Last week, the Captain and I were able to sneak away to Mexico to spend a few days on the boat. Since our time was so limited at sea trial and survey, this was really our first chance to get to know her.
I will confess that I had a lot of anxiety over this purchase. More than T, who was all in from the beginning. T had finished the sale of Mongojo the day before he left, and that was difficult. I LOVE her. She was my first boat and I had plans and I somehow feel that I let her down. While I realize it's a bit ridiculous to anthropomorphise a boat, I can't help it. I'm a sentimental girl. I knew the way she moved, I knew the little tics she had. I knew how her mast sang to me when the wind was from the NW at about 5mph. I knew and loved her, and selling her was hard. That she went to an experienced sailor and cruiser who had the knowledge and intent to fix her up helped ease the blow, but it was still hard. I didn't love Brighter Days yet. She was a mysterious stranger to me. It had been a prolonged closing and the initial thrill of a new beautiful boat had worn off a bit. So I wasn't sure how I would feel, but I knew it would take some time to get to love her.
T arrived the day before, and had barely had time to get to the marina for paperwork and then was exhausted so he went straight back to the hotel. Since we were unsure of the boat systems, we had reserved two nights at La Cruz Inn
. A quaint little thatched roof "bungalow" hotel, it was recently bought by Annette and Cirillo. I highly recommend staying there. They could not have been nicer, loaning us a cooler and even giving us a ride to the boat the next day. We had a nice air conditioned room and bathroom, with an outdoor kitchenette and sitting area.
I arrived the next day around 1 pm, and was beyond delighted to see T after almost a month apart.
After a quick lunch at Restaurante de Enrique (where I think we might quickly be considered "regulars" as they remembered us from May) we headed to the boat for our first peek as the owners of a Fuji 45'.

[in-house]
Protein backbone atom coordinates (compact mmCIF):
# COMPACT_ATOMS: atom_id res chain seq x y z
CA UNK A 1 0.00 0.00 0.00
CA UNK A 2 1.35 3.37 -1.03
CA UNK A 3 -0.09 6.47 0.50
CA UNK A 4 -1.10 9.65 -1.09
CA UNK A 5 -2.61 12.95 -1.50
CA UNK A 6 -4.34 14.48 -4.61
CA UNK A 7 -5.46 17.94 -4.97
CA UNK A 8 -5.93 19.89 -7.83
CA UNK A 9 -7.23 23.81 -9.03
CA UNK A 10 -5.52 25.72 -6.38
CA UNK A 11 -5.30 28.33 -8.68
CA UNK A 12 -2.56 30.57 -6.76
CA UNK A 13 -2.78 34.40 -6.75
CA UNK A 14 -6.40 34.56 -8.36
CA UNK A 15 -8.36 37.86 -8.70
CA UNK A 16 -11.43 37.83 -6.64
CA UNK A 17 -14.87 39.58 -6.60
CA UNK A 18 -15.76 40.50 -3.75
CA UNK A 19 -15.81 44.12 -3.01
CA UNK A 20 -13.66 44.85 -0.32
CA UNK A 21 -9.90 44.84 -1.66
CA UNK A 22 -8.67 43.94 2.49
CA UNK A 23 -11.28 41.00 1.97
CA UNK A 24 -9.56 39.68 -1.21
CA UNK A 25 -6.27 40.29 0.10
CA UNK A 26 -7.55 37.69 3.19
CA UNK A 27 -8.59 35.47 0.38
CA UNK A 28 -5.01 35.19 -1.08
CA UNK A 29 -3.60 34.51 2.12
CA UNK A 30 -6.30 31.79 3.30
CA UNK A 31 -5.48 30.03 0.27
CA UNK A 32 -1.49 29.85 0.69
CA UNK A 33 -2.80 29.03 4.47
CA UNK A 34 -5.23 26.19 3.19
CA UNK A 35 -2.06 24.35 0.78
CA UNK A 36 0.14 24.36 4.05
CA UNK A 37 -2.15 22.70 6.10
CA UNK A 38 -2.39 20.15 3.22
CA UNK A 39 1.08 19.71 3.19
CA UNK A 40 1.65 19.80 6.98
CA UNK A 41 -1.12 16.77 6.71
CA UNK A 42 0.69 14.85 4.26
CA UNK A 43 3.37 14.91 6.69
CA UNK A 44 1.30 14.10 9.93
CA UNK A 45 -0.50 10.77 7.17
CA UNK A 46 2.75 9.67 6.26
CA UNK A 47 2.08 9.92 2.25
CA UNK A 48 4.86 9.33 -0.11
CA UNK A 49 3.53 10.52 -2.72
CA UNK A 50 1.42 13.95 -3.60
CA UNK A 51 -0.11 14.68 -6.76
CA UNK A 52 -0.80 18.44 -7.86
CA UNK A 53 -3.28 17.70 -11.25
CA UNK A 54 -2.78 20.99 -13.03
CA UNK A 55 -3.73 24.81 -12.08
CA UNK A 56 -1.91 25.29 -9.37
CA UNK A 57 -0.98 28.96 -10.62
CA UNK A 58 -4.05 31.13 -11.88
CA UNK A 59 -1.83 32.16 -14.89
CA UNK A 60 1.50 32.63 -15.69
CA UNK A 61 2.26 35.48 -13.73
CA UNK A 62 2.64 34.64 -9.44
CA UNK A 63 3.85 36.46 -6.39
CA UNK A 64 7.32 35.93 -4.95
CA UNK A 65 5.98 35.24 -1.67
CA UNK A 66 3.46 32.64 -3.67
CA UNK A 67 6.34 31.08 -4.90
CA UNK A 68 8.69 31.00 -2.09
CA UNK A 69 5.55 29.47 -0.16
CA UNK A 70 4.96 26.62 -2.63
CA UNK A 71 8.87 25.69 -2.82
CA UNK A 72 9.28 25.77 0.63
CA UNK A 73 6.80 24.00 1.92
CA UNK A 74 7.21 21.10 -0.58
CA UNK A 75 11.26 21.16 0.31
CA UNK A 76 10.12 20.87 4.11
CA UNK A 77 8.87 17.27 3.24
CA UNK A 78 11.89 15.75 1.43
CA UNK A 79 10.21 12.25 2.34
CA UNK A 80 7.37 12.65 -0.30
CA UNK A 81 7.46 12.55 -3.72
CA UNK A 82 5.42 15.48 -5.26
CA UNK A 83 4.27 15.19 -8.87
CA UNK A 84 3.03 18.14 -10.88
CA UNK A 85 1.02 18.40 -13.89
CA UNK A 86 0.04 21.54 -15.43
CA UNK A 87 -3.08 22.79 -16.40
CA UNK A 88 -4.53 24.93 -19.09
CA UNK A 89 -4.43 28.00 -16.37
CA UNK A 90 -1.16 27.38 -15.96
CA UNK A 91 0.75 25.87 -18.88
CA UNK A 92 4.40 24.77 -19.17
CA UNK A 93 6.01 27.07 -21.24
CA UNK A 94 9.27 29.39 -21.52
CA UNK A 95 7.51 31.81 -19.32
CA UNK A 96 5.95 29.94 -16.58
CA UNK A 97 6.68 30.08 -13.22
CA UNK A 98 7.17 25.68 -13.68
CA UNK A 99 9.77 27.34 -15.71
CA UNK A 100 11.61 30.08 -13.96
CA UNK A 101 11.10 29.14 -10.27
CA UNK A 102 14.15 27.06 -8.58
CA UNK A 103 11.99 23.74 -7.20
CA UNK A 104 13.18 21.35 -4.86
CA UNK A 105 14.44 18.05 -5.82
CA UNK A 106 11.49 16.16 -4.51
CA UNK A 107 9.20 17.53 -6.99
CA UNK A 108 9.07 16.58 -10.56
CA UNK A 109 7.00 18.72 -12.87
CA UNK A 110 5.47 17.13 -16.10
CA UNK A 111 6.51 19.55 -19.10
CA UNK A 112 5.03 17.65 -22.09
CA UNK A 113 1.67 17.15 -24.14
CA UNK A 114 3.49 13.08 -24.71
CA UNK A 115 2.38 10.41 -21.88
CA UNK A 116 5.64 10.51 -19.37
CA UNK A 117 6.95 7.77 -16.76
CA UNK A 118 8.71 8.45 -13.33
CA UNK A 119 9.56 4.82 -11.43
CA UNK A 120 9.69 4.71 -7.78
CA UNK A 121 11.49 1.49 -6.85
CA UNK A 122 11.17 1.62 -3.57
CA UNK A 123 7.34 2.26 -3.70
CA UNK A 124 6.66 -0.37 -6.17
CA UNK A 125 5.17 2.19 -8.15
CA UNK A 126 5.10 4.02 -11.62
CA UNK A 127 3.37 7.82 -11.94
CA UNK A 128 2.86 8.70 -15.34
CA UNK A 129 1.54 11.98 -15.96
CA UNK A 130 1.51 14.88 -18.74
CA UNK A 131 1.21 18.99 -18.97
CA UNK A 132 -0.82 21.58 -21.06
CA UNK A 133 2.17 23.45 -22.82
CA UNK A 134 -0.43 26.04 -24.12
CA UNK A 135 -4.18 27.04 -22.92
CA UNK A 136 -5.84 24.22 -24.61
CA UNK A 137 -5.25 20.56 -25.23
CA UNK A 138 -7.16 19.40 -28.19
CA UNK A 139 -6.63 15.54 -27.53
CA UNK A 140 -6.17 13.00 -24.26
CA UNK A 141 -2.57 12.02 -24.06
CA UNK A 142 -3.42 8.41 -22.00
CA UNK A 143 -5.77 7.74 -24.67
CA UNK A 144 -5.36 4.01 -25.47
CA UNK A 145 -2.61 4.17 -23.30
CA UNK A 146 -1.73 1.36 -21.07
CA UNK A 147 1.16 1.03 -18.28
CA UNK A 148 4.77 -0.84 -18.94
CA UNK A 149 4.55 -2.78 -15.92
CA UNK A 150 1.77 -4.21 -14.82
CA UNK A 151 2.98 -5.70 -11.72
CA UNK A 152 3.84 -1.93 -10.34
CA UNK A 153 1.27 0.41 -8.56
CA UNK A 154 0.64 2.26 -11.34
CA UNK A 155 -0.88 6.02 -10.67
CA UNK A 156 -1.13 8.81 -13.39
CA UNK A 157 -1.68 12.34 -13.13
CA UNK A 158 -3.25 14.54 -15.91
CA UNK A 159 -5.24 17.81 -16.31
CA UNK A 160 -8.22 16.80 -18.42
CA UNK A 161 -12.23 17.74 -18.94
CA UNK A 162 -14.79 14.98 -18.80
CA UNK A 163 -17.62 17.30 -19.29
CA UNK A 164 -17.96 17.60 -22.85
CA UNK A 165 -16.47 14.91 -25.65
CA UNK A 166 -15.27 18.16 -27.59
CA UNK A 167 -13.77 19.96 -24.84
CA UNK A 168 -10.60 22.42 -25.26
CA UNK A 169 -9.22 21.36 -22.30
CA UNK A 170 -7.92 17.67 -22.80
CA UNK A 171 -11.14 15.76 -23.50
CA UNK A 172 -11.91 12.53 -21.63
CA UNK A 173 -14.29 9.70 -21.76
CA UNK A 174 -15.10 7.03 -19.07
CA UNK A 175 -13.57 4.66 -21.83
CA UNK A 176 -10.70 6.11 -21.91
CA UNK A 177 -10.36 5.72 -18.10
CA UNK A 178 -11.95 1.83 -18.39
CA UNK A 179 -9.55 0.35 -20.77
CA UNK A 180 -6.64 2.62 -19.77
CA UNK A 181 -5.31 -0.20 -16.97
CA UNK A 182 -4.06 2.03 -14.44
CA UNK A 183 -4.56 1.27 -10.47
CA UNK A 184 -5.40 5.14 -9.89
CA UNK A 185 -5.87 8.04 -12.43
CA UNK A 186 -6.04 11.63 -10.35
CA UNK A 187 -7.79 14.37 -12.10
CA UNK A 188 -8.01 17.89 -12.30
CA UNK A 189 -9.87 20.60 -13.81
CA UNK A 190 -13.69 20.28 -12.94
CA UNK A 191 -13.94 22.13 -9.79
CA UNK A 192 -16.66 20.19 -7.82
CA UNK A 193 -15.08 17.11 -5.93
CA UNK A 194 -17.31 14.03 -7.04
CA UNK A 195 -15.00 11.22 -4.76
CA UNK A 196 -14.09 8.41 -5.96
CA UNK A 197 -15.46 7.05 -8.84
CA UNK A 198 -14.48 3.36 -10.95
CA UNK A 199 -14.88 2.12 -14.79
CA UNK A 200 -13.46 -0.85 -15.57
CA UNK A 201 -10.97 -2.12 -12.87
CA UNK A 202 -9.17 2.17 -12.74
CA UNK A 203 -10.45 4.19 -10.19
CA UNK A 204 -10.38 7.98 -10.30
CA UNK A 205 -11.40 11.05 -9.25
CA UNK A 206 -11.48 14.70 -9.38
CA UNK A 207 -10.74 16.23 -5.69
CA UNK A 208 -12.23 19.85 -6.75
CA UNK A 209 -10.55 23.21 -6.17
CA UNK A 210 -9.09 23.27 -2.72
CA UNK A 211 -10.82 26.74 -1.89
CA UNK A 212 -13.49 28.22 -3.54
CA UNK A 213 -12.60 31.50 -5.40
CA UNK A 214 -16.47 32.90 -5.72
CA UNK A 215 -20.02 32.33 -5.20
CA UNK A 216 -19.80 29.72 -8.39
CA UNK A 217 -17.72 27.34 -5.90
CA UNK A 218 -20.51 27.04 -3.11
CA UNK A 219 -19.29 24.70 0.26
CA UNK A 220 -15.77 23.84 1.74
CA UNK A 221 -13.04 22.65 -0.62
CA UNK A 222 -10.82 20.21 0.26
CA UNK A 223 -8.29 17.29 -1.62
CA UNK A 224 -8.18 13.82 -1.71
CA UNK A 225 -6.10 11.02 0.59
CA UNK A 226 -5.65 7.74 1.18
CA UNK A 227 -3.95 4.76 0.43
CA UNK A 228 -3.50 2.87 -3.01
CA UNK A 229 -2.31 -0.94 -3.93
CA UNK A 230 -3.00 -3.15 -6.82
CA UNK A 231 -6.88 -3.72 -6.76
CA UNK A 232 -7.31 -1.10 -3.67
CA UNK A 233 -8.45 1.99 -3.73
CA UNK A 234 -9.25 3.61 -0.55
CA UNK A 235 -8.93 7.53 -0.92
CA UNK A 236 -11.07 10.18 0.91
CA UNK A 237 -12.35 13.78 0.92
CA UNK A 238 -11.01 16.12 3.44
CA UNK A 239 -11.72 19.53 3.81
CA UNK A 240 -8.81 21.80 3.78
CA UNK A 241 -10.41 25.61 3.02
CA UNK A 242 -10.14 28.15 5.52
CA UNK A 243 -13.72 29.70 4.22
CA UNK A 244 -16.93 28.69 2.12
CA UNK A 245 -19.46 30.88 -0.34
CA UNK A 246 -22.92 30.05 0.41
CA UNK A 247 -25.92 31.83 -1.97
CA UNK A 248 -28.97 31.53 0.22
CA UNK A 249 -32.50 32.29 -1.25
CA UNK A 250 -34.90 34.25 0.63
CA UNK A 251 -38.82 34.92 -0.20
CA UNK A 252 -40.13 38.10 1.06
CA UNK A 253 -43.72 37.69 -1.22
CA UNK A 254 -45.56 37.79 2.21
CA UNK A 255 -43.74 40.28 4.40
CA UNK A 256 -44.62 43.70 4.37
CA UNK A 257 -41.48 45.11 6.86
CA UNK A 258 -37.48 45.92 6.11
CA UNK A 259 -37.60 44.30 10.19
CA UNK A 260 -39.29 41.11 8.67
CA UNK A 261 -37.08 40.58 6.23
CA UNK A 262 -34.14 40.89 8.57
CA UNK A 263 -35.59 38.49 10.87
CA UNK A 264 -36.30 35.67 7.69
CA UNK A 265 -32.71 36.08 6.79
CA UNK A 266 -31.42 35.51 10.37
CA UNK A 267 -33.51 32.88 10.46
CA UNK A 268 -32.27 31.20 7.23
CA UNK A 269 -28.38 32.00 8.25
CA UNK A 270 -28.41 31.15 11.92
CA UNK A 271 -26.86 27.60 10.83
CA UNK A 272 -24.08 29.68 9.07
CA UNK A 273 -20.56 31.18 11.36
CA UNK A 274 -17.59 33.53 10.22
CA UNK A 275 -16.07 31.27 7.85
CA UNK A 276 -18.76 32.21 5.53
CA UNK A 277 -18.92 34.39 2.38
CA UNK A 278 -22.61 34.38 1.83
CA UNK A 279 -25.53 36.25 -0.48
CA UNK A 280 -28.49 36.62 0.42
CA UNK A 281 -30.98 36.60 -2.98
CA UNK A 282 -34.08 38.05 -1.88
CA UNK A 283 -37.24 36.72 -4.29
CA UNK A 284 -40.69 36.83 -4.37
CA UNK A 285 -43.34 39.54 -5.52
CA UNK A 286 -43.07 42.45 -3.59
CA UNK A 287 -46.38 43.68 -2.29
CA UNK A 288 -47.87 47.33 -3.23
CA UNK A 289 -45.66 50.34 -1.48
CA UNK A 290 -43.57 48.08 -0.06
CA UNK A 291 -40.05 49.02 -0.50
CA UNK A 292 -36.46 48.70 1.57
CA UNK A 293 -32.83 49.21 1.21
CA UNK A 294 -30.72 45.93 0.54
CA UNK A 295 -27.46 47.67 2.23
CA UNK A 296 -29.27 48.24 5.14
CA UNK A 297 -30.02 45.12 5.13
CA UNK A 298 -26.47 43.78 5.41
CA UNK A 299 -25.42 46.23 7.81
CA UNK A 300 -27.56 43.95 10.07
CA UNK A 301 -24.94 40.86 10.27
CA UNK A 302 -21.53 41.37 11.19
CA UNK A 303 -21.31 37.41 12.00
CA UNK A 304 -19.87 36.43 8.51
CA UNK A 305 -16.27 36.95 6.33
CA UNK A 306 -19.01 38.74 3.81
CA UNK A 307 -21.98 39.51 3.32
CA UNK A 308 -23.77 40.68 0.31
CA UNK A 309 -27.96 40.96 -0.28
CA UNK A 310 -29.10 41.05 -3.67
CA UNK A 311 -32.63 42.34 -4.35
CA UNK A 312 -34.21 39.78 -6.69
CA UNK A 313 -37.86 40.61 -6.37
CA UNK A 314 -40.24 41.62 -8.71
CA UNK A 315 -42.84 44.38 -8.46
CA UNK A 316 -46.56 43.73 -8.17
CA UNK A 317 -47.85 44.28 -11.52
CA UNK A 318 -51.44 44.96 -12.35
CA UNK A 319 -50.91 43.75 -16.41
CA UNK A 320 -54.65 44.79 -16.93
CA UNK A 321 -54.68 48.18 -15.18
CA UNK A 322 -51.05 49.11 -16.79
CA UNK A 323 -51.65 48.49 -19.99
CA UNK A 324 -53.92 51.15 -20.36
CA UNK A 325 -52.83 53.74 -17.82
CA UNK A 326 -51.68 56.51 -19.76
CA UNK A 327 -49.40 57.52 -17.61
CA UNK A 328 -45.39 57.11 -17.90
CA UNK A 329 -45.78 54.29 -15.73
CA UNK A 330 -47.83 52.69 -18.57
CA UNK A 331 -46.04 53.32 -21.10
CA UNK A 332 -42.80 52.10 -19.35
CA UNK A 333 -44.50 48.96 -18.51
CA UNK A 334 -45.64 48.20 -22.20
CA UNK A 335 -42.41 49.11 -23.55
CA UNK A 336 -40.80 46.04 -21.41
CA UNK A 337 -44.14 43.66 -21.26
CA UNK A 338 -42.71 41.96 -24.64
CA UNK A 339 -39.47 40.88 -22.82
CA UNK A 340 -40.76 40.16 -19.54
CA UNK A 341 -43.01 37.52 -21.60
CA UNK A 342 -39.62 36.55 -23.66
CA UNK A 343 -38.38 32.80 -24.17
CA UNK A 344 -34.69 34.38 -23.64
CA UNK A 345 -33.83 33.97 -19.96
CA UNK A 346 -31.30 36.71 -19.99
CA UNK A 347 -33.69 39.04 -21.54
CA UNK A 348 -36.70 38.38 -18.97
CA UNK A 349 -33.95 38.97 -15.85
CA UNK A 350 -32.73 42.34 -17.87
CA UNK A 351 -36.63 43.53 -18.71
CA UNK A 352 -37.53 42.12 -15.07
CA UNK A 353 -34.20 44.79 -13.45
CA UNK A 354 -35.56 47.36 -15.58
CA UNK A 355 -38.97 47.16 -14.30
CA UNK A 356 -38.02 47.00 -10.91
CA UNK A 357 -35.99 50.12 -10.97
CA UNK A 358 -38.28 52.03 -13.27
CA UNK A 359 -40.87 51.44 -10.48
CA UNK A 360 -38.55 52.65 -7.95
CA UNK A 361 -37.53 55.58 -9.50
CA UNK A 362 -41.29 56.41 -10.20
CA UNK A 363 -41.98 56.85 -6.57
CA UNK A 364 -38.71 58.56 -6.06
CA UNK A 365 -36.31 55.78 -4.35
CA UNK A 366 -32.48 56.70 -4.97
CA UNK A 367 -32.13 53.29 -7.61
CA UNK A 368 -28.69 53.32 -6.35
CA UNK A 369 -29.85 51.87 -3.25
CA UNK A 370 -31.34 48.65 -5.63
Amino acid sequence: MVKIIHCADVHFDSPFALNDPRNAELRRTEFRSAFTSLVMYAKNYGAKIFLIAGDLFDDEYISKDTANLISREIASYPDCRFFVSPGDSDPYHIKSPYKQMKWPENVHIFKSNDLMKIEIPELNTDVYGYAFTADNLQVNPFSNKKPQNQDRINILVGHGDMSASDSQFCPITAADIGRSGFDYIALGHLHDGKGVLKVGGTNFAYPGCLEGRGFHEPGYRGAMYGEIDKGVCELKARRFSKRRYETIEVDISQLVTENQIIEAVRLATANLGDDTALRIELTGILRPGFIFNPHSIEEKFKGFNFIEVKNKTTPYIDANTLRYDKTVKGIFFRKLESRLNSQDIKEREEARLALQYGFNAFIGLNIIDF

She is beautiful. Her lines are classic and gorgeous. A lot of boat owners will refer in disparaging tones to the "PO", or previous owner. Something done by the "PO" often is different to how it would have been accomplished by the current owners, and oftentimes it is viewed as inferior. I doubt T and I will ever have cause to do this. The boat was refit completely between 2003 and 2008, and it is just stunning. I kept walking through her saying, "I just can't believe this is real." and "She is so BIG. I can't believe she is ours." That feeling didn't really go away during the long weekend. Everytime I'd open a drawer and discover cool new storage, I was in awe. From her sails down to the engine room with the new Yanmar 76hp, she is just truly a stunning boat.
The first night, I was truly just in sloth mode. We opened a bottle of wine that we had purchased at the OXXO that turned out to be a completely drinkable Chilean Malbec for ~$10 USD and vegged. Sooner than I wished, the sun was going down. We had work to do, no doubt, but something about heat, a boat and Mexico just provides the perfect reset button. There would be time enough for work tomorrow. Tonight, it was time to relax. I read, sipped wine, watched the sunset, snoozed, enjoyed the company of my Captain and just soaked in the essence of our new vessel.
It was well past sunset when we reluctantly gathered our belongings and made our way to La Cava, a local Mexican restaurant that probably caters to tourists. We had dinner there in May, but someone who shall remain un-named....Ok me...had way too much to drink the previous meal (probably why the bartender at Enrique remembered us!) and I couldn't eat my food. So we tried it again, and I was very pleased. T and I shared a combo meal, and guac. Their enchiladas sin carne with a salsa verde are DELICIOUS! After dinner and several beers (I think the bill was about $28 USD for two and drinks) we headed back to La Cruz Inn. Alarm was set for 8 am to head back to the boat. :)